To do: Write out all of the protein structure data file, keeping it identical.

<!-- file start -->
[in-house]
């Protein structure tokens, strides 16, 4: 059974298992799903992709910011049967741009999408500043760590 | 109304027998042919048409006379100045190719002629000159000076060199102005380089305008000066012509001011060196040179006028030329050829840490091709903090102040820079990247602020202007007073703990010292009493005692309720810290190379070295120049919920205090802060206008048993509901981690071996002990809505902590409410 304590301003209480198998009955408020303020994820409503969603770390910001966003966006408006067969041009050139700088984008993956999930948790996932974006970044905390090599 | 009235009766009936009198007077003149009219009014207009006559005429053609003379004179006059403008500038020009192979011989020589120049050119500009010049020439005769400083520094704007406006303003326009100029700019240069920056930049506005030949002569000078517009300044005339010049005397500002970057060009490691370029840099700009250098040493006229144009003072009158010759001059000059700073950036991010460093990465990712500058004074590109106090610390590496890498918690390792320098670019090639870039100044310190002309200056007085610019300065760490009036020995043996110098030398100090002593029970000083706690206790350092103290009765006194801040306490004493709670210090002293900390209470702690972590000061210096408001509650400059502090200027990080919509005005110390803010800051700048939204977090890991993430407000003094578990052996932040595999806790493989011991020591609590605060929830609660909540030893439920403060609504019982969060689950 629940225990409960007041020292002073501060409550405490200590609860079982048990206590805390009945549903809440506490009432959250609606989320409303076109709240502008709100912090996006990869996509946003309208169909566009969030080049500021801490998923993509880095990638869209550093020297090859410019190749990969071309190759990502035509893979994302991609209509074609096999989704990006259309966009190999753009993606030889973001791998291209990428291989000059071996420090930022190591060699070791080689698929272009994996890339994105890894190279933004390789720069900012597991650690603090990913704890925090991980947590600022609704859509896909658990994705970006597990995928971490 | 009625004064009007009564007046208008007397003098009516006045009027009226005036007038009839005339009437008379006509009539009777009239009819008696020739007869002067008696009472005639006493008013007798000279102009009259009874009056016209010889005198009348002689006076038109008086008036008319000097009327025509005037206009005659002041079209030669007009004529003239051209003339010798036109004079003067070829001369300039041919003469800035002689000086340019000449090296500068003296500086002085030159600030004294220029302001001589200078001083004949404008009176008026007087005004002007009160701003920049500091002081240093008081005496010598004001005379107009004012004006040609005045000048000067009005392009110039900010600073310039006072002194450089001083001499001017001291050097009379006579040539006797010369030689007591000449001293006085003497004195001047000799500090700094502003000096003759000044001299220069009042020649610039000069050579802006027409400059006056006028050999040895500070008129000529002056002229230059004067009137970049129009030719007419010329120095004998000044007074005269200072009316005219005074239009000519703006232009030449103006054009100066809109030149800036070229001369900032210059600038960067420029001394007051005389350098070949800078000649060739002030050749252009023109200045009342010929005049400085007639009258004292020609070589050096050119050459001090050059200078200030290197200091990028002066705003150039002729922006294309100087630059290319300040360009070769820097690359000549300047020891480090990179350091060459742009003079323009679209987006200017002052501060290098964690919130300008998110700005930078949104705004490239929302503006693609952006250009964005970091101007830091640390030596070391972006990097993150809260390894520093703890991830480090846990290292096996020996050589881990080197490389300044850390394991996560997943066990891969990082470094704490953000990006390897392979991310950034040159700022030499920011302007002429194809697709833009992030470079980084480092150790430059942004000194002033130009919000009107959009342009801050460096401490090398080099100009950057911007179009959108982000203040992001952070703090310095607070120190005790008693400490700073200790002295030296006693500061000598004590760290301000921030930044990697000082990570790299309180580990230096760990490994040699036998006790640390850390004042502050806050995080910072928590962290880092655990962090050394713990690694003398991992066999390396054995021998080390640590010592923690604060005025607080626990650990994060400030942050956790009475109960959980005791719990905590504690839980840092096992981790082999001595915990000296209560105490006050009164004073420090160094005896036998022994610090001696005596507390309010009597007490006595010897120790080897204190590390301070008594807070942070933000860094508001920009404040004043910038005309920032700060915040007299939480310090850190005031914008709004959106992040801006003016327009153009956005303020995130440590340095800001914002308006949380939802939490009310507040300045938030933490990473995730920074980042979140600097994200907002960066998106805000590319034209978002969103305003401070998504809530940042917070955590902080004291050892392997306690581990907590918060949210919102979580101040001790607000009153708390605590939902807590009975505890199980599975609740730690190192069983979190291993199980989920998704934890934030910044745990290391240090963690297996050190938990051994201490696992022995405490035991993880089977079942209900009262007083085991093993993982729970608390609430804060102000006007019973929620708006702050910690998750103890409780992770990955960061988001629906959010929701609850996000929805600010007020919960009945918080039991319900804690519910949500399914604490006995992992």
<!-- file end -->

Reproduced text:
[in-house]
């Protein structure tokens, strides 16, 4: 059974298992799903992709910011049967741009999408500043760590 | 109304027998042919048409006379100045190719002629000159000076060199102005380089305008000066012509001011060196040179006028030329050829840490091709903090102040820079990247602020202007007073703990010292009493005692309720810290190379070295120049919920205090802060206008048993509901981690071996002990809505902590409410 304590301003209480198998009955408020303020994820409503969603770390910001966003966006408006067969041009050139700088984008993956999930948790996932974006970044905390090599 | 009235009766009936009198007077003149009219009014207009006559005429053609003379004179006059403008500038020009192979011989020589120049050119500009010049020439005769400083520094704007406006303003326009100029700019240069920056930049506005030949002569000078517009300044005339010049005397500002970057060009490691370029840099700009250098040493006229144009003072009158010759001059000059700073950036991010460093990465990712500058004074590109106090610390590496890498918690390792320098670019090639870039100044310190002309200056007085610019300065760490009036020995043996110098030398100090002593029970000083706690206790350092103290009765006194801040306490004493709670210090002293900390209470702690972590000061210096408001509650400059502090200027990080919509005005110390803010800051700048939204977090890991993430407000003094578990052996932040595999806790493989011991020591609590605060929830609660909540030893439920403060609504019982969060689950 629940225990409960007041020292002073501060409550405490200590609860079982048990206590805390009945549903809440506490009432959250609606989320409303076109709240502008709100912090996006990869996509946003309208169909566009969030080049500021801490998923993509880095990638869209550093020297090859410019190749990969071309190759990502035509893979994302991609209509074609096999989704990006259309966009190999753009993606030889973001791998291209990428291989000059071996420090930022190591060699070791080689698929272009994996890339994105890894190279933004390789720069900012597991650690603090990913704890925090991980947590600022609704859509896909658990994705970006597990995928971490 | 009625004064009007009564007046208008007397003098009516006045009027009226005036007038009839005339009437008379006509009539009777009239009819008696020739007869002067008696009472005639006493008013007798000279102009009259009874009056016209010889005198009348002689006076038109008086008036008319000097009327025509005037206009005659002041079209030669007009004529003239051209003339010798036109004079003067070829001369300039041919003469800035002689000086340019000449090296500068003296500086002085030159600030004294220029302001001589200078001083004949404008009176008026007087005004002007009160701003920049500091002081240093008081005496010598004001005379107009004012004006040609005045000048000067009005392009110039900010600073310039006072002194450089001083001499001017001291050097009379006579040539006797010369030689007591000449001293006085003497004195001047000799500090700094502003000096003759000044001299220069009042020649610039000069050579802006027409400059006056006028050999040895500070008129000529002056002229230059004067009137970049129009030719007419010329120095004998000044007074005269200072009316005219005074239009000519703006232009030449103006054009100066809109030149800036070229001369900032210059600038960067420029001394007051005389350098070949800078000649060739002030050749252009023109200045009342010929005049400085007639009258004292020609070589050096050119050459001090050059200078200030290197200091990028002066705003150039002729922006294309100087630059290319300040360009070769820097690359000549300047020891480090990179350091060459742009003079323009679209987006200017002052501060290098964690919130300008998110700005930078949104705004490239929302503006693609952006250009964005970091101007830091640390030596070391972006990097993150809260390894520093703890991830480090846990290292096996020996050589881990080197490389300044850390394991996560997943066990891969990082470094704490953000990006390897392979991310950034040159700022030499920011302007002429194809697709833009992030470079980084480092150790430059942004000194002033130009919000009107959009342009801050460096401490090398080099100009950057911007179009959108982000203040992001952070703090310095607070120190005790008693400490700073200790002295030296006693500061000598004590760290301000921030930044990697000082990570790299309180580990230096760990490994040699036998006790640390850390004042502050806050995080910072928590962290880092655990962090050394713990690694003398991992066999390396054995021998080390640590010592923690604060005025607080626990650990994060400030942050956790009475109960959980005791719990905590504690839980840092096992981790082999001595915990000296209560105490006050009164004073420090160094005896036998022994610090001696005596507390309010009597007490006595010897120790080897204190590390301070008594807070942070933000860094508001920009404040004043910038005309920032700060915040007299939480310090850190005031914008709004959106992040801006003016327009153009956005303020995130440590340095800001914002308006949380939802939490009310507040300045938030933490990473995730920074980042979140600097994200907002960066998106805000590319034209978002969103305003401070998504809530940042917070955590902080004291050892392997306690581990907590918060949210919102979580101040001790607000009153708390605590939902807590009975505890199980599975609740730690190192069983979190291993199980989920998704934890934030910044745990290391240090963690297996050190938990051994201490696992022995405490035991993880089977079942209900009262007083085991093993993982729970608390609430804060102000006007019973929620708006702050910690998750103890409780992770990955960061988001629906959010929701609850996000929805600010007020919960009945918080039991319900804690519910949500399914604490006995992992």